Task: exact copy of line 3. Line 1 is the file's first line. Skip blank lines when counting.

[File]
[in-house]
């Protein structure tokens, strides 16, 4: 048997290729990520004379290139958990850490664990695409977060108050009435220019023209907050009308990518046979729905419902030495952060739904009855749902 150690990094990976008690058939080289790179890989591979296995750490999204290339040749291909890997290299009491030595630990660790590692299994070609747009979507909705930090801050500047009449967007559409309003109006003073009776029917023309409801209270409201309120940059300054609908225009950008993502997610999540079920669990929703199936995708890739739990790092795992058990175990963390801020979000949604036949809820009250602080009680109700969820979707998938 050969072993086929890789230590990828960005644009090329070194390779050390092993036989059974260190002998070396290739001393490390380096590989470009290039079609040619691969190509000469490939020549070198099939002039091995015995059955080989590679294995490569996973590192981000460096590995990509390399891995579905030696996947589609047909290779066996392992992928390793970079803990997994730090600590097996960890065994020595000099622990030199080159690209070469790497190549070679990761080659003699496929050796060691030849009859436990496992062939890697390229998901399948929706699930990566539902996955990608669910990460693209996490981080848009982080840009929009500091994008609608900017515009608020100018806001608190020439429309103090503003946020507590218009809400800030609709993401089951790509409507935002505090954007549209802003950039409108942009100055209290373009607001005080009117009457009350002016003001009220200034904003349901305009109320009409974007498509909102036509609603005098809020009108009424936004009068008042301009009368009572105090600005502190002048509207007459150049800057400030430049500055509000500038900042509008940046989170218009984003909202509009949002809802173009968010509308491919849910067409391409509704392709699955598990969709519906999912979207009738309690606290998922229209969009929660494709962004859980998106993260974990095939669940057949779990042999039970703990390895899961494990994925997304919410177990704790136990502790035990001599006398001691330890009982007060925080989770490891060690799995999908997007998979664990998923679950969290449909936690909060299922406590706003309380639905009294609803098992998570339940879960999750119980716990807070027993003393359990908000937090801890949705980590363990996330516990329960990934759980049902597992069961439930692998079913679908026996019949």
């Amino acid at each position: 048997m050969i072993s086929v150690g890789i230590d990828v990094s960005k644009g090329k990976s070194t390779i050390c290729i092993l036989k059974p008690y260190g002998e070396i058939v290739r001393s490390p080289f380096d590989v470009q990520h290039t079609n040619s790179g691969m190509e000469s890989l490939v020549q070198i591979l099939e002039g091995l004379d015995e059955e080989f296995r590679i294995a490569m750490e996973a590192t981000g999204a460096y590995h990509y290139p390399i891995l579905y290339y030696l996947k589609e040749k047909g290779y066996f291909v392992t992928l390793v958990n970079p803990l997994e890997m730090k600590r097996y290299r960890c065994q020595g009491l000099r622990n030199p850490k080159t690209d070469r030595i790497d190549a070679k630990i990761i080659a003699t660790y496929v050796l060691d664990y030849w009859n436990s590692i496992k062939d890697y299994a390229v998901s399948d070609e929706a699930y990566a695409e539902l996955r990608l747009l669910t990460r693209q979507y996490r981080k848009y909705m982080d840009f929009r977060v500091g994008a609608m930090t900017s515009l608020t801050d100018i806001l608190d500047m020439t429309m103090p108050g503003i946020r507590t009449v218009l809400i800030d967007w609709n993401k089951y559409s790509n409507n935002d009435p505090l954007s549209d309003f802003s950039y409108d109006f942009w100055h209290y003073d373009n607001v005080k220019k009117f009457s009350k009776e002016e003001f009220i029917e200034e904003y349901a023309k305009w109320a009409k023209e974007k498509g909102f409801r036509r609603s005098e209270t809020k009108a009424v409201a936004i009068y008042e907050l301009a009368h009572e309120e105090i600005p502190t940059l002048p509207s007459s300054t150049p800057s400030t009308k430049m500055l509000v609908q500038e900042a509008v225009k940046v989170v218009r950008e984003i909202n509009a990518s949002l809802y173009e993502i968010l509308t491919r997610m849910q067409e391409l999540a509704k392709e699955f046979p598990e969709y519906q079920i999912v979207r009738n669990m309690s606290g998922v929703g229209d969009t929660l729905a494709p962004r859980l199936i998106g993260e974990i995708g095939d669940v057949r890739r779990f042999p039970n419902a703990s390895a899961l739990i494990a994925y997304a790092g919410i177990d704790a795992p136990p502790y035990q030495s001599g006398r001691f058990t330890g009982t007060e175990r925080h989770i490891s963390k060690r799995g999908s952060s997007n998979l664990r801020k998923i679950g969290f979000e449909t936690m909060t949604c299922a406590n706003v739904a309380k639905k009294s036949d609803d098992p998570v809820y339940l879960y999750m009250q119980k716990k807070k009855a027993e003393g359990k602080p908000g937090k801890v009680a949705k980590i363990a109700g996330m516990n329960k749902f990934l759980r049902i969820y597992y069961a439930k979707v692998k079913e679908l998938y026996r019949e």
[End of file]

């Amino acid at each position: 048997m050969i072993s086929v150690g890789i230590d990828v990094s960005k644009g090329k990976s070194t390779i050390c290729i092993l036989k059974p008690y260190g002998e070396i058939v290739r001393s490390p080289f380096d590989v470009q990520h290039t079609n040619s790179g691969m190509e000469s890989l490939v020549q070198i591979l099939e002039g091995l004379d015995e059955e080989f296995r590679i294995a490569m750490e996973a590192t981000g999204a460096y590995h990509y290139p390399i891995l579905y290339y030696l996947k589609e040749k047909g290779y066996f291909v392992t992928l390793v958990n970079p803990l997994e890997m730090k600590r097996y290299r960890c065994q020595g009491l000099r622990n030199p850490k080159t690209d070469r030595i790497d190549a070679k630990i990761i080659a003699t660790y496929v050796l060691d664990y030849w009859n436990s590692i496992k062939d890697y299994a390229v998901s399948d070609e929706a699930y990566a695409e539902l996955r990608l747009l669910t990460r693209q979507y996490r981080k848009y909705m982080d840009f929009r977060v500091g994008a609608m930090t900017s515009l608020t801050d100018i806001l608190d500047m020439t429309m103090p108050g503003i946020r507590t009449v218009l809400i800030d967007w609709n993401k089951y559409s790509n409507n935002d009435p505090l954007s549209d309003f802003s950039y409108d109006f942009w100055h209290y003073d373009n607001v005080k220019k009117f009457s009350k009776e002016e003001f009220i029917e200034e904003y349901a023309k305009w109320a009409k023209e974007k498509g909102f409801r036509r609603s005098e209270t809020k009108a009424v409201a936004i009068y008042e907050l301009a009368h009572e309120e105090i600005p502190t940059l002048p509207s007459s300054t150049p800057s400030t009308k430049m500055l509000v609908q500038e900042a509008v225009k940046v989170v218009r950008e984003i909202n509009a990518s949002l809802y173009e993502i968010l509308t491919r997610m849910q067409e391409l999540a509704k392709e699955f046979p598990e969709y519906q079920i999912v979207r009738n669990m309690s606290g998922v929703g229209d969009t929660l729905a494709p962004r859980l199936i998106g993260e974990i995708g095939d669940v057949r890739r779990f042999p039970n419902a703990s390895a899961l739990i494990a994925y997304a790092g919410i177990d704790a795992p136990p502790y035990q030495s001599g006398r001691f058990t330890g009982t007060e175990r925080h989770i490891s963390k060690r799995g999908s952060s997007n998979l664990r801020k998923i679950g969290f979000e449909t936690m909060t949604c299922a406590n706003v739904a309380k639905k009294s036949d609803d098992p998570v809820y339940l879960y999750m009250q119980k716990k807070k009855a027993e003393g359990k602080p908000g937090k801890v009680a949705k980590i363990a109700g996330m516990n329960k749902f990934l759980r049902i969820y597992y069961a439930k979707v692998k079913e679908l998938y026996r019949e």